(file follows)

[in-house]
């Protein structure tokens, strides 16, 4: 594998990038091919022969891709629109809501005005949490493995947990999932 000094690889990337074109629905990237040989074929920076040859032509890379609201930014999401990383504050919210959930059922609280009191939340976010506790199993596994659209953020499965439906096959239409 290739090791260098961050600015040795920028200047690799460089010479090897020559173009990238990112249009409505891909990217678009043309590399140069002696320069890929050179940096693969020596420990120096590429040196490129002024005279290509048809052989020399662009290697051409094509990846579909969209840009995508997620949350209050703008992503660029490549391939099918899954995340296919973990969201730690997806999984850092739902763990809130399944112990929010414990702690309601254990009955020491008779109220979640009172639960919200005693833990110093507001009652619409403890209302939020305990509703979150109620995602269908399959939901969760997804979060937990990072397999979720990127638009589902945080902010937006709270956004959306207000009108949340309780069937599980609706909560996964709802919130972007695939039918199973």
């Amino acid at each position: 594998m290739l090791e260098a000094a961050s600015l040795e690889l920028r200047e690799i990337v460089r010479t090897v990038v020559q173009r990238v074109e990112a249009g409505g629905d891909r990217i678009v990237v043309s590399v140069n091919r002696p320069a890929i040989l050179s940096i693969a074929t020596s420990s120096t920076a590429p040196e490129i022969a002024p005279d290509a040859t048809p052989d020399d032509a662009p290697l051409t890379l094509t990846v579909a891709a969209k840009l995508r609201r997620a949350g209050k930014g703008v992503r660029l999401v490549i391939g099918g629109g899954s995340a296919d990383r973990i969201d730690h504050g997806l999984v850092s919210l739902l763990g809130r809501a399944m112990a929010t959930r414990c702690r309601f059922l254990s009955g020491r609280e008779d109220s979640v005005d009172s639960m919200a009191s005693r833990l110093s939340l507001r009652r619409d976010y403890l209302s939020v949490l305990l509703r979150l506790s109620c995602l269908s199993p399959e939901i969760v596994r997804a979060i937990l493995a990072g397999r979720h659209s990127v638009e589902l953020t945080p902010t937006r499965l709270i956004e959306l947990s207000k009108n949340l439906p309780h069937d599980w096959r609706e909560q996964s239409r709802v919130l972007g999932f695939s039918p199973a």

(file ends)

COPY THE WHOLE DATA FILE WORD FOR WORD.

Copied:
[in-house]
């Protein structure tokens, strides 16, 4: 594998990038091919022969891709629109809501005005949490493995947990999932 000094690889990337074109629905990237040989074929920076040859032509890379609201930014999401990383504050919210959930059922609280009191939340976010506790199993596994659209953020499965439906096959239409 290739090791260098961050600015040795920028200047690799460089010479090897020559173009990238990112249009409505891909990217678009043309590399140069002696320069890929050179940096693969020596420990120096590429040196490129002024005279290509048809052989020399662009290697051409094509990846579909969209840009995508997620949350209050703008992503660029490549391939099918899954995340296919973990969201730690997806999984850092739902763990809130399944112990929010414990702690309601254990009955020491008779109220979640009172639960919200005693833990110093507001009652619409403890209302939020305990509703979150109620995602269908399959939901969760997804979060937990990072397999979720990127638009589902945080902010937006709270956004959306207000009108949340309780069937599980609706909560996964709802919130972007695939039918199973």
């Amino acid at each position: 594998m290739l090791e260098a000094a961050s600015l040795e690889l920028r200047e690799i990337v460089r010479t090897v990038v020559q173009r990238v074109e990112a249009g409505g629905d891909r990217i678009v990237v043309s590399v140069n091919r002696p320069a890929i040989l050179s940096i693969a074929t020596s420990s120096t920076a590429p040196e490129i022969a002024p005279d290509a040859t048809p052989d020399d032509a662009p290697l051409t890379l094509t990846v579909a891709a969209k840009l995508r609201r997620a949350g209050k930014g703008v992503r660029l999401v490549i391939g099918g629109g899954s995340a296919d990383r973990i969201d730690h504050g997806l999984v850092s919210l739902l763990g809130r809501a399944m112990a929010t959930r414990c702690r309601f059922l254990s009955g020491r609280e008779d109220s979640v005005d009172s639960m919200a009191s005693r833990l110093s939340l507001r009652r619409d976010y403890l209302s939020v949490l305990l509703r979150l506790s109620c995602l269908s199993p399959e939901i969760v596994r997804a979060i937990l493995a990072g397999r979720h659209s990127v638009e589902l953020t945080p902010t937006r499965l709270i956004e959306l947990s207000k009108n949340l439906p309780h069937d599980w096959r609706e909560q996964s239409r709802v919130l972007g999932f695939s039918p199973a």